How social, cultural and historical events effect adverts
In this essay I am going to show how social, cultural and historical events can effect adverts on TV. Lots of factors effect adverts such as the economy, teenage culture and oil shortages. All these things caused adverts to evolve over the years to what they are today.

Background of adverts

The first adverts on TV appeared in 1955 when the first commercial network - ITV was launched. In 1955 televisions were still a novelty as there was not much money around and rationing was still in force so only the middle classes could afford them. In this time life was more gentile and the adverts followed this, all the advert personalities were well-spoken middle class people who set an example. This is reflected in the first advert which was for Persil - it was aimed at middle class women as they could afford televisions and played on the mothers instinct to do the best for her children. Then in the middle 50\'s a company called radio rentals started renting out televisions so more and more people could afford them.


In the 1950\'s commercials were very different than they are today - they were short and repetitive and very innocent not like today\'s. They relied heavily on Jingles as they stuck in people\'s minds and reminded them of the product while they were shopping. There importance is shown in this quote:

\'Jingles, jingles, jingles - part of the culture of the 1950\'s\' - Dr Newson, Child research unit Nottingham University.

Children quickly picked up on these Jingles so much so that they began to replace nursery rhymes as entertainment for the children.

The innocence of the day is shown in adverts where puppets were used in any scenes that used hugging or kissing because adults doing it was considered too obscene for television.

All the children were properly dressed so that they all looked like mini adults and this reflects the culture of the time where all children were perfect, and men went out to work while the women stayed at home cooking and cleaning.

The use of children to sell to the mother

In the 1950\'s it was still legal for adverts to tell mothers that unless they bought a certain product then they were bad mothers.

In this time there was no central heating and illness was more common and the advertisers picked up this.

The adverts sold health to the mothers by claiming things that weren\'t true but sounded good such as the Bovril adverts.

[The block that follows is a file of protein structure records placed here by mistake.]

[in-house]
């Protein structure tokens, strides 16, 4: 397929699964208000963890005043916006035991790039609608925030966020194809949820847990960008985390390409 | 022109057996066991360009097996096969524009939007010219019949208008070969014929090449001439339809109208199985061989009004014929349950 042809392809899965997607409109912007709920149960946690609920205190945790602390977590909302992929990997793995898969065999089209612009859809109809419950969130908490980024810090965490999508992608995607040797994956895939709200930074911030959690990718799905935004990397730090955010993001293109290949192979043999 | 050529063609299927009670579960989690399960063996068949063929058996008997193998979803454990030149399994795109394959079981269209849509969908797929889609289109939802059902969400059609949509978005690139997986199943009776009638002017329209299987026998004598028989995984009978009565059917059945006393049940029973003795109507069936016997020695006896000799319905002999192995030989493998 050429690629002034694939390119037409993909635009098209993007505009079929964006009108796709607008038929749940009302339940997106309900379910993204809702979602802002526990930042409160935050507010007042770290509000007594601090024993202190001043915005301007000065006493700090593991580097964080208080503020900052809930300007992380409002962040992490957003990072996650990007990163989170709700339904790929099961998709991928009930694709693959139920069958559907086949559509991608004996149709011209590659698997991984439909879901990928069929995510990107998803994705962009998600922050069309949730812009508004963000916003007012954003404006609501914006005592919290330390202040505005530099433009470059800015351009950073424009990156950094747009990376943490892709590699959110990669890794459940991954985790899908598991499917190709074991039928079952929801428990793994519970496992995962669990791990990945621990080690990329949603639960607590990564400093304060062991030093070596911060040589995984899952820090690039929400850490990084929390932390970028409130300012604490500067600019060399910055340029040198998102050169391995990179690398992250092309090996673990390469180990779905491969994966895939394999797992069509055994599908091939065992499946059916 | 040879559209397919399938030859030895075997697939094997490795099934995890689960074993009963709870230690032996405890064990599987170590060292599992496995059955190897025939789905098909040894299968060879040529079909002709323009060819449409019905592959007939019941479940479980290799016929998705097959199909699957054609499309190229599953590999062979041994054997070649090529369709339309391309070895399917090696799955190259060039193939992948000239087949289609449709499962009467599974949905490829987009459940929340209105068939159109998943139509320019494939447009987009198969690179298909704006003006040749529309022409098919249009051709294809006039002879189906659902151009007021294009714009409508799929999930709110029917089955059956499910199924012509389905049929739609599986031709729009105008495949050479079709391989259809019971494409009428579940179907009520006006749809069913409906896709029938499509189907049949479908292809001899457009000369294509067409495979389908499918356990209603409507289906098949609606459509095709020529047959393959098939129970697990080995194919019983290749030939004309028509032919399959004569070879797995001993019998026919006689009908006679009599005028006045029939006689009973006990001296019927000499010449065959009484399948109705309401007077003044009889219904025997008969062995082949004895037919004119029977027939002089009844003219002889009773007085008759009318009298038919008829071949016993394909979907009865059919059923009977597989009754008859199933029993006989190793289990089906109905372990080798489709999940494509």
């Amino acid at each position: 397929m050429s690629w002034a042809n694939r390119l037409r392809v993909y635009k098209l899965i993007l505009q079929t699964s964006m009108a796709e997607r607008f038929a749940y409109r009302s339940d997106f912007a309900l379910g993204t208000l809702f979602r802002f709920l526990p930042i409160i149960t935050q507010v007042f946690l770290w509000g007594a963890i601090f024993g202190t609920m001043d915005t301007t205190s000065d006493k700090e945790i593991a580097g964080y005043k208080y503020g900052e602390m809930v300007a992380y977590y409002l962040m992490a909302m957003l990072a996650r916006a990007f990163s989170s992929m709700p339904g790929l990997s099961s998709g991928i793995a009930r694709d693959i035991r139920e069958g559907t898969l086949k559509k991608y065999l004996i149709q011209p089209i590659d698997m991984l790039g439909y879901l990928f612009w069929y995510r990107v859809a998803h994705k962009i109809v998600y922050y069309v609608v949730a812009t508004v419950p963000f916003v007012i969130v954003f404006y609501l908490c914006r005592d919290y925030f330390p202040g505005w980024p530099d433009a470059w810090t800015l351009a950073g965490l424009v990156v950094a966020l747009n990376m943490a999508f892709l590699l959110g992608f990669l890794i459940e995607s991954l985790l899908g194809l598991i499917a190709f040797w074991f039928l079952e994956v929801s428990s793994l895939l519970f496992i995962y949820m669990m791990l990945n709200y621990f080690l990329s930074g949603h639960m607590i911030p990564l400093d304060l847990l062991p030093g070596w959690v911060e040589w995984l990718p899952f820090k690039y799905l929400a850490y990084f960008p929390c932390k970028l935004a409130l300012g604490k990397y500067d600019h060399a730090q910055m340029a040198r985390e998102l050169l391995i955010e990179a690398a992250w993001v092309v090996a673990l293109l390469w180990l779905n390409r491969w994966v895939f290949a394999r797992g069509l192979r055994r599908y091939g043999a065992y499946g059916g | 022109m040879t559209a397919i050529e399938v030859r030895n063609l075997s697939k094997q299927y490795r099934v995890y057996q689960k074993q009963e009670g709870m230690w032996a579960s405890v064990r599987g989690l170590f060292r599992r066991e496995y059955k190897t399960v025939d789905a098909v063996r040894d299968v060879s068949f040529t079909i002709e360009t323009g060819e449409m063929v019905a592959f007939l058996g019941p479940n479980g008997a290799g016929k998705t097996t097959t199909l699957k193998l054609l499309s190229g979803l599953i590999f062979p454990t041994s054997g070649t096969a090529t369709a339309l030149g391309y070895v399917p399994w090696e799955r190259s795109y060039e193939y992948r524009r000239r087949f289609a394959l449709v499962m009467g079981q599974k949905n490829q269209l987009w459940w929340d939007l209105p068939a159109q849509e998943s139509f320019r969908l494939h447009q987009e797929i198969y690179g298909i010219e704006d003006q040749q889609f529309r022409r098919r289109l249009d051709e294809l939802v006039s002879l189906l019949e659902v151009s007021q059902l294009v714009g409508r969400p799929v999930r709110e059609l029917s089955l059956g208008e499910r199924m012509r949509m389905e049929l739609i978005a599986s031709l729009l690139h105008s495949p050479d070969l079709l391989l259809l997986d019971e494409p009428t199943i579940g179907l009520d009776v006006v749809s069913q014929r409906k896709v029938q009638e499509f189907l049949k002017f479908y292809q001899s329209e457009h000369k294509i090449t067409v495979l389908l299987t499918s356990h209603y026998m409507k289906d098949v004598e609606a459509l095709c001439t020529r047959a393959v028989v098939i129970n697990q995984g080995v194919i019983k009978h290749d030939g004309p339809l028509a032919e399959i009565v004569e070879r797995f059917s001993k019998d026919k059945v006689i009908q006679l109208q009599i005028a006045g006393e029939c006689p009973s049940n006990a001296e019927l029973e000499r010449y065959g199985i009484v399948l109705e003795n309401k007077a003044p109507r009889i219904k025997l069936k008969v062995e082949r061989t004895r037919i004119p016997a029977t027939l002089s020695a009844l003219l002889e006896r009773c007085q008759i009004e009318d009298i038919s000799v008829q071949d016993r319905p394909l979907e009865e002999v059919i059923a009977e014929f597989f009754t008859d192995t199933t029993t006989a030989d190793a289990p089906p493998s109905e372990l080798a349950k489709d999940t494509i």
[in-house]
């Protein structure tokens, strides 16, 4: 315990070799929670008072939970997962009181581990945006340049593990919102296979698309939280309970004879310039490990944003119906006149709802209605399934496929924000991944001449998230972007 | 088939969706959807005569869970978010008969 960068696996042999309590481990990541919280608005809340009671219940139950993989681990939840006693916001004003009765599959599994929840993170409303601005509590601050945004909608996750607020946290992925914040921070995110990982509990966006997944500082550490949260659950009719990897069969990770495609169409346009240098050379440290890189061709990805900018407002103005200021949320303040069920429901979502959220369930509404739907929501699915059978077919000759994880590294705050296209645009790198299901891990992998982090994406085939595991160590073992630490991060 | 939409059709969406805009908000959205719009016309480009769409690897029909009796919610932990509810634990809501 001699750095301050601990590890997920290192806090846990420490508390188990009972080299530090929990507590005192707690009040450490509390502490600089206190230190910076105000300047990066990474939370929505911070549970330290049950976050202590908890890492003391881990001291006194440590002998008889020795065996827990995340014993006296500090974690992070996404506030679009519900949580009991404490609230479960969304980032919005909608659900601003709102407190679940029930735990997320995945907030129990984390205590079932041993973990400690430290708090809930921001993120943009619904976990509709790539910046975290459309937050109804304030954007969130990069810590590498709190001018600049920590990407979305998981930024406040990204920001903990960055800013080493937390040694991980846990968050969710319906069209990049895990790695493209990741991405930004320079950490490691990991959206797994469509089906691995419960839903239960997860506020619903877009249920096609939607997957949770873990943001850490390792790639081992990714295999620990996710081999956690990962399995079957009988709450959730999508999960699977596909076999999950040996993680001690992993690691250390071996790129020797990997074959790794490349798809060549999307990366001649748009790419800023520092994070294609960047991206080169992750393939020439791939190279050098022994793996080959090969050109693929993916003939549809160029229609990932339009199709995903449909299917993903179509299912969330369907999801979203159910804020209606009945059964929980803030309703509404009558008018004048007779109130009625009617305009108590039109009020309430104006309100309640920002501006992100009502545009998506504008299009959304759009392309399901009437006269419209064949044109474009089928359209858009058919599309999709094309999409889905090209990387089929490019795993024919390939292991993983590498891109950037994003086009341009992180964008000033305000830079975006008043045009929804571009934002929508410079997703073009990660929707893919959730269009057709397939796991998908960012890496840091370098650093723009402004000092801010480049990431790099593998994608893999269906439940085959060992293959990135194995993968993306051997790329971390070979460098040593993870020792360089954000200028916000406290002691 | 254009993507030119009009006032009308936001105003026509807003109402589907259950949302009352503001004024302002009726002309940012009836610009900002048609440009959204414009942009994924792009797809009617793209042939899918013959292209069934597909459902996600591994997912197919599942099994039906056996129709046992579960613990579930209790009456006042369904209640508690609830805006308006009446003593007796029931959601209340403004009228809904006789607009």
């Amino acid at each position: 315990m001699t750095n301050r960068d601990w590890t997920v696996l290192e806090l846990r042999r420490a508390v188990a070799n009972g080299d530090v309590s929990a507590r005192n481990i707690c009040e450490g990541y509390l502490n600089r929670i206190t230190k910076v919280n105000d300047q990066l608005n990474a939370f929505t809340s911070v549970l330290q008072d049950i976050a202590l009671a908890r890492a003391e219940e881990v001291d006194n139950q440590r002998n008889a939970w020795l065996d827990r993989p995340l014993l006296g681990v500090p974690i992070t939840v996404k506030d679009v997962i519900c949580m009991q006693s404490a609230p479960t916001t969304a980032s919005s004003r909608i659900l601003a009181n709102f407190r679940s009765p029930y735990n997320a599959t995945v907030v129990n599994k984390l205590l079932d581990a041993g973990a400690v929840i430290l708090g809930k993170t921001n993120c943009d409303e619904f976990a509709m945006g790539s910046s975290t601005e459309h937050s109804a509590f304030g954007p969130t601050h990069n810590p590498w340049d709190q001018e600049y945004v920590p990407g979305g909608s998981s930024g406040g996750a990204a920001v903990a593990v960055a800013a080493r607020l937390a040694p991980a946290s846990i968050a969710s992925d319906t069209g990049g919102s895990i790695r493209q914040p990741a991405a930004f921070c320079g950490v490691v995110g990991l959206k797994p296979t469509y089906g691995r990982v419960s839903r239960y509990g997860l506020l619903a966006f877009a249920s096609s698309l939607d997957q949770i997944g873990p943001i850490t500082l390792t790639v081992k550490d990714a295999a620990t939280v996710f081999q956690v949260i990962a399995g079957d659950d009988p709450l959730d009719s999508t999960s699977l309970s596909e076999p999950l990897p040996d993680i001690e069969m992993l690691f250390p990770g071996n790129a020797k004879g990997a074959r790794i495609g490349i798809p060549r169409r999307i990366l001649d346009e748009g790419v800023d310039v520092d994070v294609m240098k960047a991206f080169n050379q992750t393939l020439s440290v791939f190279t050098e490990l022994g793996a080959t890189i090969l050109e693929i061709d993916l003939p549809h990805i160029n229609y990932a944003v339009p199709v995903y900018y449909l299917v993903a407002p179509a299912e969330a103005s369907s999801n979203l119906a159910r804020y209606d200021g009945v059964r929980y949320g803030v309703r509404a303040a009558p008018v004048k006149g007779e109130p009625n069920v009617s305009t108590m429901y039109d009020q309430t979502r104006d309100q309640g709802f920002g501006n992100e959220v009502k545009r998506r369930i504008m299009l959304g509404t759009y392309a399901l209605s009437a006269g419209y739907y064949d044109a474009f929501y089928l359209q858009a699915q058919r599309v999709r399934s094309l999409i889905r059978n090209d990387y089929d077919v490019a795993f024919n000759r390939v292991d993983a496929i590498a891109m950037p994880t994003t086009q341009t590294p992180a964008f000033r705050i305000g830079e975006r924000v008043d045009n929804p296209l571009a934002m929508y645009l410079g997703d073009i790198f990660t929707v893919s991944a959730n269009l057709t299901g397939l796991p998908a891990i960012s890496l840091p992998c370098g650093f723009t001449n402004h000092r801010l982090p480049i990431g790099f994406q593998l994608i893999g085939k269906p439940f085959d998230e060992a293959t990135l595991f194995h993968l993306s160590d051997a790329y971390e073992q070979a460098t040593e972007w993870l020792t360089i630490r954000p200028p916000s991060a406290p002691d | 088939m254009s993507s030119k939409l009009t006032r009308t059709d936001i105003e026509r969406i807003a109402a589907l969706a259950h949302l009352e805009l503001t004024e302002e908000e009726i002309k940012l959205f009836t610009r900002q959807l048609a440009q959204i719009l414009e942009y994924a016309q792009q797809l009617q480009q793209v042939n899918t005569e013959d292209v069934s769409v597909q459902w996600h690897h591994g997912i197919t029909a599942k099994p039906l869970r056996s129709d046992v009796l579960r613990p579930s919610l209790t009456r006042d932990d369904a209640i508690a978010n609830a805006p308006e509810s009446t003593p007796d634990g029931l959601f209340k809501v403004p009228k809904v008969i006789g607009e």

This increased when the Flu eperdemic broke out and adverts such as lucozade and Vic vapour rub played on the mothers fears, and they bought the products so people didn\'t think they were bad parents.

Children were also very useful because they could repeat things by asking questions and this allowed advertisers to hammer there points into mothers many times. If the information was just repeated it would be annoying and obvious but children asking questions is natural and innocent, and so was very effective.

Also because of the innocence of the age a lot of adverts were allowed on TV that wouldn\'t be now. A cereal advert promised to give away a penknife in every box, which would be considered atrocious now. Also there was a blow up Noddy given away with the slogan \'Ring my bell\'. Today Noddy is considered a gay icon and was banned for a time and a blow up version with that slogan would have made it much worse.


In the 1960\'s pocket money started to take because the economy was stabilising of so children had there own money to spend. Advertisers soon picked up on this with adverts aimed specifically at children. Walls ice cream split children into three discrete groups - Adventurers, Hungry horreses and Little madams and produced an advert for each. The adventurers ice creams were shaped like rockets and things and the adverts involved adventure. Hungry horreses wanted as much ice cream they could get with their money so the adverts showed large ice creams. Little madams wanted to be awkward and the adverts displayed this with the child getting what they wanted at the end.

In the 1960\'s legislation was passed which meant that advertisers could not tell mothers to buy things